Originally posted by Nargleblast
    I am a vegi so don't eat them, but my husband sometimes eats the ones in tomato sauce.

    Make-up some cous cous (add whatever you like), heat the sardines and then mix them into the cous cous.
    • Honey Bear
    • By Honey Bear 13th Jan 19, 9:49 PM
    • 5,456 Posts
    • 53,977 Thanks
    Honey Bear
    Drugs Shortages pre- and post-Brexit
    Our MP had the eighth of his Brexit open meetings this afternoon and came up with a factoid I hadn't heard before.

    We're all aware that there have been discussions about drugs shortages post-Brexit, and we've been told that the government has asked the drug companies to stockpile them for use after 29 March. According to our MP, what that's meant is that they've had to increase the price of drugs they're currently selling because they don't have the cashflow to fund stockpiling. That has then meant that pharmacies providing NHS drugs can no longer afford to buy the drugs, leading to the shortage of supplies now, before we leave.
    Keeping it AF
    • Primrose
    • By Primrose 13th Jan 19, 9:58 PM
    • 8,487 Posts
    • 29,810 Thanks
    Primrose
    I imagine that a lot of companies must be stockpiling in one way or another which is obviously increasing the amount of money they have to spend on ingredients, components and packaging up front. If their cashflow is limited, this is obviously going to cause some of them to get into financial difficulties and if they're holding back goods and not able to sell them immediately this is will impact on their cash flow and profit.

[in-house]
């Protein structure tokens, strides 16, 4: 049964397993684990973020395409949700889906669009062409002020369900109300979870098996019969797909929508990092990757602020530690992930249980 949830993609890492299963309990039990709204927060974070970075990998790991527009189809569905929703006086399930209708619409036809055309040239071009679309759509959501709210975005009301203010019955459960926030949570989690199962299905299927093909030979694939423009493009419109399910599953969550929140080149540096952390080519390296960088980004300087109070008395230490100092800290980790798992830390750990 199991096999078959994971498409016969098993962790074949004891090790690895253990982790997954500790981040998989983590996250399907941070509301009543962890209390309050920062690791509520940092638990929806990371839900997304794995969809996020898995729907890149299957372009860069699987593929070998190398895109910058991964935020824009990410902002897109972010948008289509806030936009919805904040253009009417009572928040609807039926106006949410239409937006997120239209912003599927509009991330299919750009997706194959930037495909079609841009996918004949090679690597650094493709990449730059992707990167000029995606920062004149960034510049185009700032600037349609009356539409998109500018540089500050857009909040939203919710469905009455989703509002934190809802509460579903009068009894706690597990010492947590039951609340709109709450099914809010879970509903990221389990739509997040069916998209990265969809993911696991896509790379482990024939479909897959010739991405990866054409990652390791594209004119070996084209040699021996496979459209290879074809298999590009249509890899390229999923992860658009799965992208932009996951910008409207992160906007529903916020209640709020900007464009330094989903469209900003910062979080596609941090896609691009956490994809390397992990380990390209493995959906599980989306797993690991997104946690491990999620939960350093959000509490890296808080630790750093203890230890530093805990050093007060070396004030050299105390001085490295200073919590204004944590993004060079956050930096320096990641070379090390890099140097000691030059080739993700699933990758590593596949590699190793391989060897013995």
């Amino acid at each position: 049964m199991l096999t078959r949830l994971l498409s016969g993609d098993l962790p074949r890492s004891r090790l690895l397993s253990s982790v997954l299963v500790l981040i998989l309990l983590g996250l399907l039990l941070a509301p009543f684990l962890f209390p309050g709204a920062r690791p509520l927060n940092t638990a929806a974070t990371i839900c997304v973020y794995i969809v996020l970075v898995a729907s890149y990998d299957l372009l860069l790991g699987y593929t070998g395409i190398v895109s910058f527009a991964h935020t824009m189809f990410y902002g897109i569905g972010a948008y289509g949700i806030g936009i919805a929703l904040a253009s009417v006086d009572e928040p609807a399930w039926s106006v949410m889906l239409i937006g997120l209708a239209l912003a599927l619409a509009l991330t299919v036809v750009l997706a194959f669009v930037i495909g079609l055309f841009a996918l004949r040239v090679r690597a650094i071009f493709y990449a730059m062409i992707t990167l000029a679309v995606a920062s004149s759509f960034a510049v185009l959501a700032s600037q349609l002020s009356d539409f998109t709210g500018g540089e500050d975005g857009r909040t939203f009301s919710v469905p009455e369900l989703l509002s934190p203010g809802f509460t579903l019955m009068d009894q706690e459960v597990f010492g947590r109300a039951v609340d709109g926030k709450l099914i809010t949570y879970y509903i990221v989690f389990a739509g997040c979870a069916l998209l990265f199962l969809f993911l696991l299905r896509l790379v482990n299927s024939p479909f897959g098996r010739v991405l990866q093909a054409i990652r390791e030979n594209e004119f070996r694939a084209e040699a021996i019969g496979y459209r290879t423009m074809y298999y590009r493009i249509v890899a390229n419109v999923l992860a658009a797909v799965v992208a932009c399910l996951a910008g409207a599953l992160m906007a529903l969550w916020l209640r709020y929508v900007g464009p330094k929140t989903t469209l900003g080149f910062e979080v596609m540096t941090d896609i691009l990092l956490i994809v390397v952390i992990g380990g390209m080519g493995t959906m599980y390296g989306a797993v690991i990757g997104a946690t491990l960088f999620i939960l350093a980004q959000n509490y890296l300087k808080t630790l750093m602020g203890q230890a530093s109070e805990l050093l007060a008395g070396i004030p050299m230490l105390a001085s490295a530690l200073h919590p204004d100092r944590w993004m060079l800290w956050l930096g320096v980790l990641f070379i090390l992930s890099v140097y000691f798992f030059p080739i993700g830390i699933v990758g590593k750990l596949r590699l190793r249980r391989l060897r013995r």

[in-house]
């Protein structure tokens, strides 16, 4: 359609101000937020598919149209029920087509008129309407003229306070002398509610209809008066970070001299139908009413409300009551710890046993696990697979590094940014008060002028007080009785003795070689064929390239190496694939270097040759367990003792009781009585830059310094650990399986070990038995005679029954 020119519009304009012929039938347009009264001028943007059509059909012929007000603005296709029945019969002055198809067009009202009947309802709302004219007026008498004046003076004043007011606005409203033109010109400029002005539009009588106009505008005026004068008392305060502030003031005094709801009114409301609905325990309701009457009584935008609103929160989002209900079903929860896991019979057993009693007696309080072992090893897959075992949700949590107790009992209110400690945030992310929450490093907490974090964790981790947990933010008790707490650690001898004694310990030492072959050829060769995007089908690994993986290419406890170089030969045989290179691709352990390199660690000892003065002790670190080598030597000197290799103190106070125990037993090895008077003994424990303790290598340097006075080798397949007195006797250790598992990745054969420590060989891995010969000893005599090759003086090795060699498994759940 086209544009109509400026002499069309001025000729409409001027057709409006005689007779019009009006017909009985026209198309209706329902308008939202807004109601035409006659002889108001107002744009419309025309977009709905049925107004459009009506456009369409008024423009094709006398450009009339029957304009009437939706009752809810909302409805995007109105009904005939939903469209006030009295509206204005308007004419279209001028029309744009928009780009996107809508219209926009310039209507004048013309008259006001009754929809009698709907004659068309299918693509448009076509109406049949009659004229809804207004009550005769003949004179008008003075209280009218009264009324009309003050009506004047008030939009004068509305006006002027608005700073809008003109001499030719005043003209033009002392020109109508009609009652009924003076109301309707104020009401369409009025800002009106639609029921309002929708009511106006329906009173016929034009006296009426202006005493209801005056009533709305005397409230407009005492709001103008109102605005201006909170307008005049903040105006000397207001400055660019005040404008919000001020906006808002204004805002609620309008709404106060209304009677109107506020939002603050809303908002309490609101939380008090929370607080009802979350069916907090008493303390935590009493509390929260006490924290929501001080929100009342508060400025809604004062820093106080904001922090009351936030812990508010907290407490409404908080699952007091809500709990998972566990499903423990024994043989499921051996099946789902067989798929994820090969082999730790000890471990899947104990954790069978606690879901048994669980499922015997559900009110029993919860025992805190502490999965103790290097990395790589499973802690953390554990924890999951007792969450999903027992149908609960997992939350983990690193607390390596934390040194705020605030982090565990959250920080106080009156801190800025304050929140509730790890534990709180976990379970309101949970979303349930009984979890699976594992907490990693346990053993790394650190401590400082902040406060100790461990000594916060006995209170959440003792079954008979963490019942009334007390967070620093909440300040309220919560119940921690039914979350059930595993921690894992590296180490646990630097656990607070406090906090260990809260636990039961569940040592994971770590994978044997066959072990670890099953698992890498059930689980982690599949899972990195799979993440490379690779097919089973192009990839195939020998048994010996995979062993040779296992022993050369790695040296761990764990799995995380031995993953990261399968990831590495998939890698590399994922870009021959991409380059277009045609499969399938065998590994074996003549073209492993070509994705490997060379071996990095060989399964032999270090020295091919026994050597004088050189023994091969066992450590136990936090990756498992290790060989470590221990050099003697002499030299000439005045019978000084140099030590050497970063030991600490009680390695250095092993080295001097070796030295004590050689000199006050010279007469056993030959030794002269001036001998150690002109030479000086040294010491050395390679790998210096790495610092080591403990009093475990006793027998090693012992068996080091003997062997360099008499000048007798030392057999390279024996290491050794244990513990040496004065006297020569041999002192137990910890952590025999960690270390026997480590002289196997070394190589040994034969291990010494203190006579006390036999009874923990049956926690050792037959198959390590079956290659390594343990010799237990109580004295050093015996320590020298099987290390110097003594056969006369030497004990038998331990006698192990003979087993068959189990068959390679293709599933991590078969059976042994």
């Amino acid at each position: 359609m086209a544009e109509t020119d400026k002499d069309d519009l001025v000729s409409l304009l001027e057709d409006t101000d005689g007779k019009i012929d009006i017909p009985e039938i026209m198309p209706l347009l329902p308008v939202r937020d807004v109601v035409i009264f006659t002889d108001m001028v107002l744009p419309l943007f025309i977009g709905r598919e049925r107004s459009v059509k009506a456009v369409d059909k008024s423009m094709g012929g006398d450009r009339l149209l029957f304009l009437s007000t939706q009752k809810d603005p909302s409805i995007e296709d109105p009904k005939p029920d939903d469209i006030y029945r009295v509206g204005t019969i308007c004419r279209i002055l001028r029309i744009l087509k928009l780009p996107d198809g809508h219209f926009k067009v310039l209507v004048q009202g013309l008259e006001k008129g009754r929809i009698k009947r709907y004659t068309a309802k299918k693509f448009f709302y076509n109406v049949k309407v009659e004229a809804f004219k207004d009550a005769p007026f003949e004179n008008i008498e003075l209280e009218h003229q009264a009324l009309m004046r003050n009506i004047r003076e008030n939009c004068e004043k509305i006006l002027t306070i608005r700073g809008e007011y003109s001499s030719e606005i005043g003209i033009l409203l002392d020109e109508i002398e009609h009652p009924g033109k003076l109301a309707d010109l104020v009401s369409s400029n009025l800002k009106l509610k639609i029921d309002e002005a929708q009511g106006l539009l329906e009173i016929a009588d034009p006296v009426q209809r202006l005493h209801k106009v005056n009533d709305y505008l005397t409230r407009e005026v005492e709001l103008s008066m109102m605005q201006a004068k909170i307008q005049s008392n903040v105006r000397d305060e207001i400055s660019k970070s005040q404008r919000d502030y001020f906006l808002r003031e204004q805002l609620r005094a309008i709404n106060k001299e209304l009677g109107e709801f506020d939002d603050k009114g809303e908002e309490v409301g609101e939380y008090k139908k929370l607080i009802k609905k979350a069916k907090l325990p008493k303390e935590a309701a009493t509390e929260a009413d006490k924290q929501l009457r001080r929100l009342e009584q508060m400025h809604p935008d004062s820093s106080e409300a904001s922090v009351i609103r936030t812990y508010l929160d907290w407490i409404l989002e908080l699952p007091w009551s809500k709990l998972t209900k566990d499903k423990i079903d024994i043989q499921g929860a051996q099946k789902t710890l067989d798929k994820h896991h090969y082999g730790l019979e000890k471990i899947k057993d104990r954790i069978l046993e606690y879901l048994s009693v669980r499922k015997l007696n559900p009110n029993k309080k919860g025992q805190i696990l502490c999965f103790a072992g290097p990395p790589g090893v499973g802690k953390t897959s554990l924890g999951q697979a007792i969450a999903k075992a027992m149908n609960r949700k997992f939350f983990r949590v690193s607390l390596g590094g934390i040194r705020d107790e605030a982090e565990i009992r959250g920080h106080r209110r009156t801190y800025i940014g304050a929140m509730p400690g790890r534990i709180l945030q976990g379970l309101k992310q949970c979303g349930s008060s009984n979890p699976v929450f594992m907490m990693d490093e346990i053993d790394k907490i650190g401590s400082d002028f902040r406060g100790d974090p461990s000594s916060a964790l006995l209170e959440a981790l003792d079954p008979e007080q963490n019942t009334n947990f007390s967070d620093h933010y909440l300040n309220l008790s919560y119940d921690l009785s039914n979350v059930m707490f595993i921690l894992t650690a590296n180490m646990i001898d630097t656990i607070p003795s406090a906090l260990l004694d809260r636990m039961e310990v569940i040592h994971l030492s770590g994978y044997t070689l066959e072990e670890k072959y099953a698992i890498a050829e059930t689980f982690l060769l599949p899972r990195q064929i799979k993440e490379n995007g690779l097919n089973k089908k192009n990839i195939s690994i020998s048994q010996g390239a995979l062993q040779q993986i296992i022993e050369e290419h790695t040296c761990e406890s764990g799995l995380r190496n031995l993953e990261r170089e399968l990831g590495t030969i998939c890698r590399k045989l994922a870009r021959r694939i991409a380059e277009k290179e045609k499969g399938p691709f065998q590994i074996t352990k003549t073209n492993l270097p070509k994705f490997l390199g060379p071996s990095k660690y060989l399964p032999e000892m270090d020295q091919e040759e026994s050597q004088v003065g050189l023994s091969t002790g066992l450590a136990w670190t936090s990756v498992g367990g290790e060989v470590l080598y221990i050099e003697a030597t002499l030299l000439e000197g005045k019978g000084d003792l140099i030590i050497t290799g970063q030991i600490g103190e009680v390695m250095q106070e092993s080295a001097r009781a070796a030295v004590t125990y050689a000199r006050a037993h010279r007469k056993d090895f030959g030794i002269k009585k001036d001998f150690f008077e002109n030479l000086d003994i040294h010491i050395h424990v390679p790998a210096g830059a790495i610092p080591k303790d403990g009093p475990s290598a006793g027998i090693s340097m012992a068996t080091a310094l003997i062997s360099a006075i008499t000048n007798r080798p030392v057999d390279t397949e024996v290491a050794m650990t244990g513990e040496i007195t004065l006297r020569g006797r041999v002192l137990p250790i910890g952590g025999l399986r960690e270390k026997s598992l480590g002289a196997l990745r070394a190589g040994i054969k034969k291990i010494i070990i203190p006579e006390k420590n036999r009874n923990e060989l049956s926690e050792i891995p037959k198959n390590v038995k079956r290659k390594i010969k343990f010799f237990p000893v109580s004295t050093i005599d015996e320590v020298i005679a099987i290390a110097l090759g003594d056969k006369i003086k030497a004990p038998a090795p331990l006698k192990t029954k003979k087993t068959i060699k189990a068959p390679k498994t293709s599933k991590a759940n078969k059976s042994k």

With public companies having to give profit warnings up front, I can foresee many companies running on very thin ice financially over the next few months. This could impact on their share price. And many peoples' private pensions and ISA savings are invested in stocks and shares, so the impact is going to spread in unanticipated directions for many people.
    • Goldiegirl
    • By Goldiegirl 14th Jan 19, 3:41 PM
    • 8,399 Posts
    • 49,440 Thanks
    Goldiegirl
    Good point Primrose.

    We have SIPPS and stocks and shares ISAs. We haven't got huge sums invested, but we want to protect our money as best we can.

    It will likely be very rocky, but I've told myself that it's long term savings, so I'm sitting tight at the moment. Our portfolio is diverse - we have money in various funds with a mix of stocks and bonds, and a broad geographical spread as well.